I Love Lucy

by admin - November 29th, 2017

By Rosemarie Murray

When people think of the 1950’s, people’s minds jump to Rock n Roll and Elvis, drive-ins, Levittowns, and more. Another thing that many people mention that still has an effect on society today as seen through its syndication and reruns is the show I Love Lucy. The unconventional style of I Love Lucy differed from other T.V. shows at the time caused it to have a long-lasting grip on society.

Lucy and Ricky

Audiences loved the show so much because it was so different from other T.V. shows from the decade. Instead of a T.V. centered around a typical, happy-go-lucky family like other situational comedies in the 1950’s, I Love Lucy from production to air. Actress Lucille Ball (who played Lucy) and her husband, Desi Arnaz (who starred as Ricky), were not afraid to tackle big topics and be different than their predecessors. For their role behind the scenes, “Lucy and Desi’s instincts for what would work on the show were unerring, although often contrary to the desires of advertisers and television executives” (235, Dunar). Ball and Arnaz were instrumental to the implentinting differences into the show, including her “demand that Arnaz play her husband on the show, and the couple’s insistence that Lucy’s pregnancy be treated openly,” (263, Dunar). And though producers were at first hesitant, they gave in and Ball and Desi’s demands were met with “warm responses from audiences . . .” (263, Dunar).

It makes sense why television executives and people from behind the scenes would be at first scared of the repercussions of I Love Lucy. The premise of the show was unlike what any had seen before. The plot was about a wife, Lucy, and her Cuban husband, Ricky, as they navigated through married life in New York city. First, it was different for the time period to have her husband be Cuban and not the stereotypical white, American male. In addition, Lucy was different from other t.v. women in that she was not the perfect housewife: Lucy wanted out of the house and to be a star, and she was not content with staying home. Also, the fact that I Love Lucy showed Ball’s real-life pregnancy and incorporated it into the t.v. show was unprecedented in t.v. history (Bor). A pregnant woman had been shown very scarcely on television before, so I Love Lucy broke ground normalizing women culture and more.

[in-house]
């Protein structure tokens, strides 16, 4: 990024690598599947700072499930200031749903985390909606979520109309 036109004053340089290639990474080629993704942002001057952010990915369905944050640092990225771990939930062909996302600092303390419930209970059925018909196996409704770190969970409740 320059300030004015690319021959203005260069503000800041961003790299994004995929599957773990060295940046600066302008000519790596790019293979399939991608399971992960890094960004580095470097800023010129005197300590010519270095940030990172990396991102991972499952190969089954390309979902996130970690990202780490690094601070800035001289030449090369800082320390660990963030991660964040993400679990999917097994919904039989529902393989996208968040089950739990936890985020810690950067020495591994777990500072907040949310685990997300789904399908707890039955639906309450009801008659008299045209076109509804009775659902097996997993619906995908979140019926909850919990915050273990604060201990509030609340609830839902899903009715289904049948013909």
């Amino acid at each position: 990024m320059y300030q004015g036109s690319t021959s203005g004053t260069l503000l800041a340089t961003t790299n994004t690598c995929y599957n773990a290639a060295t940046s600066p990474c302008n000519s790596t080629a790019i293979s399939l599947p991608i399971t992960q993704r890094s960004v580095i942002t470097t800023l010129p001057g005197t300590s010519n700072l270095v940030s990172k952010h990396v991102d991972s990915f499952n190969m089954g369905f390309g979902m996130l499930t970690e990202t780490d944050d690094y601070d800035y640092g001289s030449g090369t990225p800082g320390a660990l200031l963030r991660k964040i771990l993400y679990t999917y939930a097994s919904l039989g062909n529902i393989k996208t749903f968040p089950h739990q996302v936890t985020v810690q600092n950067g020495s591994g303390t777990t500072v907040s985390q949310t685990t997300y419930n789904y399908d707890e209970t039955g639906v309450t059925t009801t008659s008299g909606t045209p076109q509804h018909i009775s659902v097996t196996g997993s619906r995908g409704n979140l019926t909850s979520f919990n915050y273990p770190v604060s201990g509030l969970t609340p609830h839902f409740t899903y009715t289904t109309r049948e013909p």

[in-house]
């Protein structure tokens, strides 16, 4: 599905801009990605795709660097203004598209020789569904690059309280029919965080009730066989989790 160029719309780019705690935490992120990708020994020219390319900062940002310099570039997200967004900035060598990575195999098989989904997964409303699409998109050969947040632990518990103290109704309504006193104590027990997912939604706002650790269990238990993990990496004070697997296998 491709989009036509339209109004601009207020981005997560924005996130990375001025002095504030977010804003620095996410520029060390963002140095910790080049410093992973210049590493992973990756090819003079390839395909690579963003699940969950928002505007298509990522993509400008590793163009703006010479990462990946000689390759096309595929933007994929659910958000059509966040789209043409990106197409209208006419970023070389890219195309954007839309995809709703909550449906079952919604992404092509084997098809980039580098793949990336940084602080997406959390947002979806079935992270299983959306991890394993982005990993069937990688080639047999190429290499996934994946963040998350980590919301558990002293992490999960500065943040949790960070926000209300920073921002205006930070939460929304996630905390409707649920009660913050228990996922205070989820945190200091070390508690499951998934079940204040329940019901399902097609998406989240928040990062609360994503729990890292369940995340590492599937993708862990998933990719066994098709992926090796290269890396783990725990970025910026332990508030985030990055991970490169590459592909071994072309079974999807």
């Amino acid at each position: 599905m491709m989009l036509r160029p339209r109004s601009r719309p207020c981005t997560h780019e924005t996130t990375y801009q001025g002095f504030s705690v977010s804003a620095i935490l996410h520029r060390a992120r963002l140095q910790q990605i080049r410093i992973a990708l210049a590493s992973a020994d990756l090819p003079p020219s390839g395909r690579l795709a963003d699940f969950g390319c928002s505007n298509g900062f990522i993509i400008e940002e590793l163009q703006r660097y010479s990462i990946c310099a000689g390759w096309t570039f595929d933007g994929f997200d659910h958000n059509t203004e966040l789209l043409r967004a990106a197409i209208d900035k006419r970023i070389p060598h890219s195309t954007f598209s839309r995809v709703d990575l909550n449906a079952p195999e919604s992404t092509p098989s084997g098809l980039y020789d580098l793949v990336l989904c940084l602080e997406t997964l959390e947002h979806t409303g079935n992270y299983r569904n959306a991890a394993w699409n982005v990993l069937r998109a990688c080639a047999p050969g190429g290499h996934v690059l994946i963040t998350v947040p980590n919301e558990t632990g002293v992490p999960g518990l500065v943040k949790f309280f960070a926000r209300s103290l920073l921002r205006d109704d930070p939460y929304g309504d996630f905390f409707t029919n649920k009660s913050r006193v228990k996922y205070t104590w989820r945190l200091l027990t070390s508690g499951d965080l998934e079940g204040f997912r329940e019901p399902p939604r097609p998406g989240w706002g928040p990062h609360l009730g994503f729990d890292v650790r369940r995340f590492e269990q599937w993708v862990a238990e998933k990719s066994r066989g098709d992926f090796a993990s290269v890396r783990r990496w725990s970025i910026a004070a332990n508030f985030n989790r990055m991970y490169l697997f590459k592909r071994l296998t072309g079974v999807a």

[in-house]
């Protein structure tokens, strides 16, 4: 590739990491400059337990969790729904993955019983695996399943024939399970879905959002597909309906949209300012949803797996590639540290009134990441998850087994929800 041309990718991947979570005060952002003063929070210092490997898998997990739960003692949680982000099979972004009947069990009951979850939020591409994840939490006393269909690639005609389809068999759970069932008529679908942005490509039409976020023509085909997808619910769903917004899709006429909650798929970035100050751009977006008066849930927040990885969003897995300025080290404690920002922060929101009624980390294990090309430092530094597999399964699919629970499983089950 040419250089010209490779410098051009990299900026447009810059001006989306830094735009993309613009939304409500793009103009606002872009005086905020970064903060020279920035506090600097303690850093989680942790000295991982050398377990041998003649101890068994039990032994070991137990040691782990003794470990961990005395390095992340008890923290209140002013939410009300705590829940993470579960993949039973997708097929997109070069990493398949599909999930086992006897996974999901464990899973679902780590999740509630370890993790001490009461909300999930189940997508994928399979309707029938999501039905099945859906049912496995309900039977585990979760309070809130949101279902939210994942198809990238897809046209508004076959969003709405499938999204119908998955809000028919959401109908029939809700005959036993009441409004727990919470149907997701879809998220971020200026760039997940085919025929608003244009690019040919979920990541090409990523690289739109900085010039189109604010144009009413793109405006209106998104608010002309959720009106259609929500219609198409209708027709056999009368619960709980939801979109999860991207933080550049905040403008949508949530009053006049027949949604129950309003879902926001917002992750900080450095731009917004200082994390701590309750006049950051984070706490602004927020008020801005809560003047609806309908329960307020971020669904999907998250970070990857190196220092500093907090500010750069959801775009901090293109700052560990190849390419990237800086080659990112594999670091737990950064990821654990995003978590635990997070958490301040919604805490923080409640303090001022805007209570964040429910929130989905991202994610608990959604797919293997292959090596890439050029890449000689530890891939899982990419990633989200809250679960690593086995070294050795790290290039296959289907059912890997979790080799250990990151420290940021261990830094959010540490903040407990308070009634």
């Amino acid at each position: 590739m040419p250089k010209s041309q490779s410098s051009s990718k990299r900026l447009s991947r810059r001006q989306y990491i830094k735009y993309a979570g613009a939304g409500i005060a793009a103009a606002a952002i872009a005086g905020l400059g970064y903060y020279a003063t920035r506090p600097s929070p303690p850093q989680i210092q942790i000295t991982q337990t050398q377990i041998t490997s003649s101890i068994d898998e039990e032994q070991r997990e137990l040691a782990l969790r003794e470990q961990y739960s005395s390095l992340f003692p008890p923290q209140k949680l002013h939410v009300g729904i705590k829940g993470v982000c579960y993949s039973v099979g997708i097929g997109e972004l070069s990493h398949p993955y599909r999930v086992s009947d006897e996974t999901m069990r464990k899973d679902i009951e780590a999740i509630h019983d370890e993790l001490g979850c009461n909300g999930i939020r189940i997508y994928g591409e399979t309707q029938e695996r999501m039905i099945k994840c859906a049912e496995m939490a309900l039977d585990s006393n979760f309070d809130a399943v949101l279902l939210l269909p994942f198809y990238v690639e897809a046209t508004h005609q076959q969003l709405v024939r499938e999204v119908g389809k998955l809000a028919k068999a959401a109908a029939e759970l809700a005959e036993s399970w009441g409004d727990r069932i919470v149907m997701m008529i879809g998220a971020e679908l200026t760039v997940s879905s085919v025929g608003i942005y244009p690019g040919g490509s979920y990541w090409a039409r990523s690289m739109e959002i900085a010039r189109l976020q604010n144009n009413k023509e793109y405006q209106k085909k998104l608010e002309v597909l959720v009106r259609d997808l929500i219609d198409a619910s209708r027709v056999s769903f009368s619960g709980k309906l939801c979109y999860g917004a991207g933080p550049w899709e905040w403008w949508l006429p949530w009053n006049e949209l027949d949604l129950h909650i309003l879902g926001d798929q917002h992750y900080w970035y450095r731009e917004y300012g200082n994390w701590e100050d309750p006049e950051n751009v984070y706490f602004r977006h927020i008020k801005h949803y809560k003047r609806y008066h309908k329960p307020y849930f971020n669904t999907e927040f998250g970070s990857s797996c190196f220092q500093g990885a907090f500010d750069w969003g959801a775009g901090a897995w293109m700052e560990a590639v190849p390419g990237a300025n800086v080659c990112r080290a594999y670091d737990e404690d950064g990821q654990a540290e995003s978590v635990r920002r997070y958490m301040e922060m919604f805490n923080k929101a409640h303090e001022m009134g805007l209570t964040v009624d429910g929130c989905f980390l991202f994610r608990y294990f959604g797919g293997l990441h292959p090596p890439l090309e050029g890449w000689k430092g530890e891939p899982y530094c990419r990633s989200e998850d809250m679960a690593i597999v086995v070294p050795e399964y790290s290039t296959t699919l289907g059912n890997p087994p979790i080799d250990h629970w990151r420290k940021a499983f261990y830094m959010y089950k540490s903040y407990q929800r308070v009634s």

I Love Lucy set the tone for t.v. show comedies for years to come. Some of the best sit-coms and other T.V. comedies to date have been similar to I Love Lucy in that they are different and unconventional. From Fresh Prince of Bel-Air, which centered around an affluent black family taking in their delinquent nephew to raise, to Modern Family, a show about the inner workings of a “modern” family that among of variety of other things includes a young stepmother married to a much older man and a gay couple raising a child. I Love Lucy, among other things, normalized family culture and being different, and set a new precedent for doing so that T.V. shows would follow for years to come.

Works Cited

“20 Things You Might Not Have Known About I Love Lucy.” Mental Floss, 15 Oct. 2017, mentalfloss.com/article/71122/20-fun-facts-about-i-love-lucy.

Bor, Stephanie E. “Lucy’s Two Babies: Framing the First Televised Depiction of Pregnancy.” Serial Soluations, Media History, 2013.

Dunar, Andrew J. America in the Fifties. Syracuse University Press, 2006

2 Responses to “I Love Lucy”

  1. Meagan Sebastiao says:

    It is evident that I Love Lucy is one of the best sitcoms of all time. SO many people still continue to watch it today! I like that you mentioned the repercussions of putting a show like I Love Lucy out into the world and to anticipate the responses and opinions of the public eye. This show did stir up a lot of controversy relating to interracial families. I Love Lucy was a television show of many firsts such as showing a pregnant woman on film, and portraying a couple from two different ethnicities.

  2. Emily Clemente says:

    This post has helped me to understand why this sitcom was so popular then and now. Aside from the comic relief this sitcom provided, it also shed light on different social issues that were not commonly discussed. I think that it was a bold move of the producers to include these debatable topics in the different episodes of the sitcom and I think that this allowed for open discussion about these things. For example, the sitcom included a biracial couple, which would have been frowned upon in the 1950s; however, it is much more common to see biracial couples today.